Project Management

Solutions Development

last edited by: erin decaprio on Oct 7, 2006 6:34 PM login/register to edit this page

1 Applications
2 Procedures
3 Instructions
4 Example

A technique used to take a set of brainstormed and categorized ideas and develop a consolidated solution set to enable reengineering.

Brainstormed ideas are only ideas, some of which may or may not be used to provide a total reengineering solution. The purpose of applying this technique is to identify the critical areas that need further exploration and to develop a set of research and confirmation activities. This technique is used, in conjunction with brainstorming and positive Ishikawa diagramming, to focus the enterprise change team on reengineering the activity work flow and to ultimately recommend a total solution. (See Brainstorming, Idea Qualification, Ishikawa Diagramming and Work Flow Diagramming.)

Please note that during the exploration of breakthrough ideas and throughout the development of solutions, project team members should maintain confidentiality and secrecy to avoid problems that could occur if some of the radical ideas being considered "slip out" prior to the development of a real solution.


  • To determine follow-up research and confirmation activities required to develop an idea into a proposed solution.
  • To weed out competing ideas (or to identify alternative paths) prior to developing the new activity work flow.


  1. Complete the qualification of all brainstormed ideas.
  2. Identify questions or issues regarding each candidate idea/solution.
  3. Examine competing ideas and determine possible alternatives.
  4. Rally the team around a core set of ideas.
  5. Assign research and confirmation activities.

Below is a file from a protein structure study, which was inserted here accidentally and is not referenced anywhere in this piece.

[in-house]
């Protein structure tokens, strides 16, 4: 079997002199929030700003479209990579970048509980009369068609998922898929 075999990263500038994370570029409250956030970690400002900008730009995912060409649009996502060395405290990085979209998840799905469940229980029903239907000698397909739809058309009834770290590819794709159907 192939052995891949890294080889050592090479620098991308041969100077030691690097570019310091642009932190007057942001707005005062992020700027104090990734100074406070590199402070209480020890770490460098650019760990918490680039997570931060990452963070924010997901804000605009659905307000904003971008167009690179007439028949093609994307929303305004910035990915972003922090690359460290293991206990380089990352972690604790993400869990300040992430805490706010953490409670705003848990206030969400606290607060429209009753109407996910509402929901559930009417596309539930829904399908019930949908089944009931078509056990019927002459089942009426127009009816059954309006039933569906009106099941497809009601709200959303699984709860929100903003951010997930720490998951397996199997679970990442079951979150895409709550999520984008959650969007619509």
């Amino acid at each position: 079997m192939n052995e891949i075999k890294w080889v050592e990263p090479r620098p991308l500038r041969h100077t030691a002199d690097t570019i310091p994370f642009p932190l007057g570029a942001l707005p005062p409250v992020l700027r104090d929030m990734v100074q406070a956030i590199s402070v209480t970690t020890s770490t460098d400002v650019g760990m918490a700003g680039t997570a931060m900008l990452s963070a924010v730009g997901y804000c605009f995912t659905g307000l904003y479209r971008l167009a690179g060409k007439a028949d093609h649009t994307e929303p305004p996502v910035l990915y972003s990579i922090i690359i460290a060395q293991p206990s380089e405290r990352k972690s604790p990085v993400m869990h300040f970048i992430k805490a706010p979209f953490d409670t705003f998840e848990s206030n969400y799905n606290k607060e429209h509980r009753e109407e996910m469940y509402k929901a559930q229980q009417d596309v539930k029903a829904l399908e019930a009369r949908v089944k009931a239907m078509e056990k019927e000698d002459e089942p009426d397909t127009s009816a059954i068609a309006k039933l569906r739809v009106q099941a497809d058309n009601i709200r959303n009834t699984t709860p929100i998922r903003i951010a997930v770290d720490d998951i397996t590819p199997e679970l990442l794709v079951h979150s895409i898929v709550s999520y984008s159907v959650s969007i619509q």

6. Proceed with the development of the new activity work flow.
  7. Examine results of the research and confirmation activities.
  8. Develop final set of solutions.


After qualifying all ideas generated during an "explore breakthrough" brainstorming session (see Idea Qualification), examine each of the ideas to determine:

  • what "management" would want to know about the application of this idea
  • what "operational" stakeholders would need to know
  • what "social" implications or impacts the idea presented
  • what "technical" staff need to know to plan for implementation and support.
In addition, identify any issues or concerns that need to be researched and resolved prior to final solutions development. Issues typically include aspects of:

Use Brainstorming or a similar technique (e.g., Nominal Group Technique can be particularly useful) to examine each idea and generate a list of questions. The intent is not quantity, but to question quality and relevance. (This is just the opposite from the traditional application of brainstorming, but this is paramount to focus solutions development activities.) Use questioning techniques to focus and word the questions/issues into meaningful statements. Maintain a list, using an issue tracker (see Issue Tracking).

All managerial, operational, social, and technical (MOST) concerns should be explored. Be sure to identify any "sacred cows," those remnants of the current situation that create barriers to change, and identify potential strategies to overcome them. Also determine which of these solution development questions would be relevant for conducting a benchmarking survey (see Benchmarking). Assign project team members to each of the subsequent research and confirmation activities.

If there are competing ideas and/or ideas that provide alternative opportunities, explore them with the team, and determine whether the team can rally around one core set of ideas, or whether each alternative needs to be explored and examined. Failure to rally the team around one core set of ideas will increase the research workload and cause more time to be taken to develop the new activity work flow. Proceed knowingly.

Before developing new work flows and conducting research and confirmation activities, confirm that the set of proposed ideas (solutions in development) cover all customer needs, customer satisfiers, and root causes (see Mapping, Customer Satisfier Analysis, and Root Cause Analysis). As information is collected to address each of the issues and to provide answers to the questions, hone the set of ideas into a consolidated set of solutions.

Document the solutions, using a solutions tracker or summary table, and complete the information shown in the example below, after all information is made available. Use the completed table to enable development of transition strategies.


stakeholder analysis

last edited by: erin decaprio on Oct 7, 2006 6:34 PM login/register to edit this page


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